Those concerns are part of the reason OpenAI said in January that it would ban people from using its technology to create chatbots that mimic political candidates or provide false information related to voting. The company also said it wouldn’t allow people to build applications for political campaigns or lobbying.
While the Kennedy chatbot page doesn’t disclose the underlying model powering it, the site’s source code connects that bot to LiveChatAI, a company that advertises its ability to provide GPT-4 and GPT-3.5-powered customer support chatbots to businesses. LiveChatAI’s website describes its bots as “harnessing the capabilities of ChatGPT.”
When asked which large language model powers the Kennedy campaign’s bot, LiveChatAI cofounder Emre Elbeyoglu said in an emailed statement on Thursday that the platform “utilizes a variety of technologies like Llama and Mistral” in addition to GPT-3.5 and GPT-4. “We are unable to confirm or deny the specifics of any client’s usage due to our commitment to client confidentiality,” Elbeyoglu said.
OpenAI spokesperson Niko Felix told WIRED on Thursday that the company didn’t “have any indication” that the Kennedy campaign chatbot was directly building on its services, but suggested that LiveChatAI might be using one of its models through Microsoft’s services. Since 2019, Microsoft has reportedly invested more than $13 billion into OpenAI. OpenAI’s ChatGPT models have since been integrated into Microsoft’s Bing search engine and the company’s Office 365 Copilot.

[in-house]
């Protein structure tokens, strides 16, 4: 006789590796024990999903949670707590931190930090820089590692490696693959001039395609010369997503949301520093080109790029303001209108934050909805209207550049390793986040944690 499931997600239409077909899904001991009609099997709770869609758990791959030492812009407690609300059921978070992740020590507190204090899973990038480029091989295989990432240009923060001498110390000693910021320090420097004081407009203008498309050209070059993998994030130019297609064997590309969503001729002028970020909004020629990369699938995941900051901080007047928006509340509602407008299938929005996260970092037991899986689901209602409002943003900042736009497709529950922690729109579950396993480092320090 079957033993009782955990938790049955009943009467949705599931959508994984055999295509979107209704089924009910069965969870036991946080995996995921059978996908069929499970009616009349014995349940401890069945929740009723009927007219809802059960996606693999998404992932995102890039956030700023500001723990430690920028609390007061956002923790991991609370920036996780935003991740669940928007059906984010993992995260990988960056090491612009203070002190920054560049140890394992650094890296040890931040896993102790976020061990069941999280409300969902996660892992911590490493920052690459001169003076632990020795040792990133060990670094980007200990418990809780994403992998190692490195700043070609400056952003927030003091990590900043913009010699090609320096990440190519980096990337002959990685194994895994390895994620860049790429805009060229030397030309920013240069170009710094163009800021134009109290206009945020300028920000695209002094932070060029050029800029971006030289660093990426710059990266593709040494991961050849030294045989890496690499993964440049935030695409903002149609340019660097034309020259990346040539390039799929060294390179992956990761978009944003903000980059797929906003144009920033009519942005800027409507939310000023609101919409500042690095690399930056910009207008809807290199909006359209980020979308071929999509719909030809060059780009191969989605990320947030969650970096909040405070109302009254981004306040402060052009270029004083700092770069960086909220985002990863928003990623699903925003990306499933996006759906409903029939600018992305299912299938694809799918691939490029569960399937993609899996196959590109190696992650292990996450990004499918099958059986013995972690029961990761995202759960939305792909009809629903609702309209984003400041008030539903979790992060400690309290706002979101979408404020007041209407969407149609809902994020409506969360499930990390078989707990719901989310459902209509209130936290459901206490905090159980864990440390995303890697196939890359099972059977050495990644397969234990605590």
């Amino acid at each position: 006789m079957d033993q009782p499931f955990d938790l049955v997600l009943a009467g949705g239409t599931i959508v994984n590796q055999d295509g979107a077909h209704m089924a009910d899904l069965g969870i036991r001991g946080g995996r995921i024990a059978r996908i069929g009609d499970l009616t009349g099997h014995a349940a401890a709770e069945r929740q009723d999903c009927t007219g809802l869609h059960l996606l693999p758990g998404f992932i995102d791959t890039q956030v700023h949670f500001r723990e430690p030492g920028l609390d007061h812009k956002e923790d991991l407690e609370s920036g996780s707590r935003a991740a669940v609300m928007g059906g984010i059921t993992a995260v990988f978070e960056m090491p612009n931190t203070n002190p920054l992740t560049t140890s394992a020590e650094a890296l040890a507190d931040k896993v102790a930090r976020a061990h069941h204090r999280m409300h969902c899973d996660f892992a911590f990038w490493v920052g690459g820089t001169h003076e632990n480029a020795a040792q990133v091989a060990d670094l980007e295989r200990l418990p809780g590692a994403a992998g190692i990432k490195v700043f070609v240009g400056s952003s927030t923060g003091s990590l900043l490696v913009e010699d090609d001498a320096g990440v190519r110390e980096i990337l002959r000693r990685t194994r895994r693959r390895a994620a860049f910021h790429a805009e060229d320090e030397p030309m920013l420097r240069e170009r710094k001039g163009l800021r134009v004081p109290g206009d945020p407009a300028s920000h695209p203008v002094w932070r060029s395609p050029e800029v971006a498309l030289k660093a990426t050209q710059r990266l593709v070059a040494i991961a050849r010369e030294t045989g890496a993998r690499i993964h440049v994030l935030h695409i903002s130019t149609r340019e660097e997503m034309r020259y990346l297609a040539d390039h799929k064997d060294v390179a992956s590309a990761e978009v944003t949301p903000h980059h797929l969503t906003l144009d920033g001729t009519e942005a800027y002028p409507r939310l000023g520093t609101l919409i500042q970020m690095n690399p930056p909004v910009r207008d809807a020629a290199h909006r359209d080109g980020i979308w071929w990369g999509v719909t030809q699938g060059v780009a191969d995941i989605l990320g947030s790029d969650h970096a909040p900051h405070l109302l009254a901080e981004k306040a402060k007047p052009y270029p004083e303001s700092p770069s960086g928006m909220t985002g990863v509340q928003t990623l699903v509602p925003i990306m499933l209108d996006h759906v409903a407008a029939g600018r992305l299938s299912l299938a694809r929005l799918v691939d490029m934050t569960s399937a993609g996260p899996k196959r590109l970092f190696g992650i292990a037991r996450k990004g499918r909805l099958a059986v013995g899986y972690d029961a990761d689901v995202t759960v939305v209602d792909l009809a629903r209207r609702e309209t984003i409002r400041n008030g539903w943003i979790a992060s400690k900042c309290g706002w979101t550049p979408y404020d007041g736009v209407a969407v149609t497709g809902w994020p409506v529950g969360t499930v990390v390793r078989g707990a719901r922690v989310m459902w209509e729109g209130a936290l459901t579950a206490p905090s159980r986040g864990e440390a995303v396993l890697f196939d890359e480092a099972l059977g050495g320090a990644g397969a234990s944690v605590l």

On Friday, a Microsoft spokesperson confirmed that the Kennedy chatbot “leverages the capabilities of Microsoft Azure OpenAI Service.” Microsoft said that its customers were not bound by OpenAI’s terms of service, and that the Kennedy chatbot was not in violation of Microsoft’s policies.
“Our limited testing of this chatbot demonstrates its ability to generate answers that reflect its intended context, with appropriate caveats to help prevent misinformation,” the spokesperson said. “Where we find issues, we engage with customers to understand and guide them toward uses that are consistent with those principles, and in some scenarios, this could lead to us discontinuing a customer’s access to our technology.”
OpenAI did not immediately respond to a request for comment from WIRED on whether the bot violated its rules. Earlier this year, the company blocked the developer of Dean.bot, a chatbot built on OpenAI’s models that mimicked Democratic presidential candidate Dean Phillips and delivered answers to voter questions.
Late afternoon on Sunday, the chatbot service was no longer available. While the page remains accessible on the Kennedy campaign site, the embedded chatbot window now shows a red exclamation point icon, and simply says “Chatbot not found.” WIRED reached out to Microsoft, OpenAI, LiveChatAI, and the Kennedy campaign for comment on the chatbot’s apparent removal, but did not receive an immediate response.
Given the propensity of chatbots to hallucinate and hiccup, their use in political contexts has been controversial. Currently OpenAI is the only major large language model to explicitly prohibit its use in campaigning; Meta, Microsoft, Google, and Mistral all have terms of service, but they don’t address politics directly. And given that a campaign can apparently access GPT-3.5 and GPT-4 through a third party without consequence, there are hardly any limitations at all.
“OpenAI can say that it doesn’t allow for electoral use of its tools or campaigning use of its tools on one hand,” Woolley said. “But on the other hand, it’s also making these tools fairly freely available. Given the distributed nature of this technology one has to wonder how OpenAI will actually enforce its own policies.”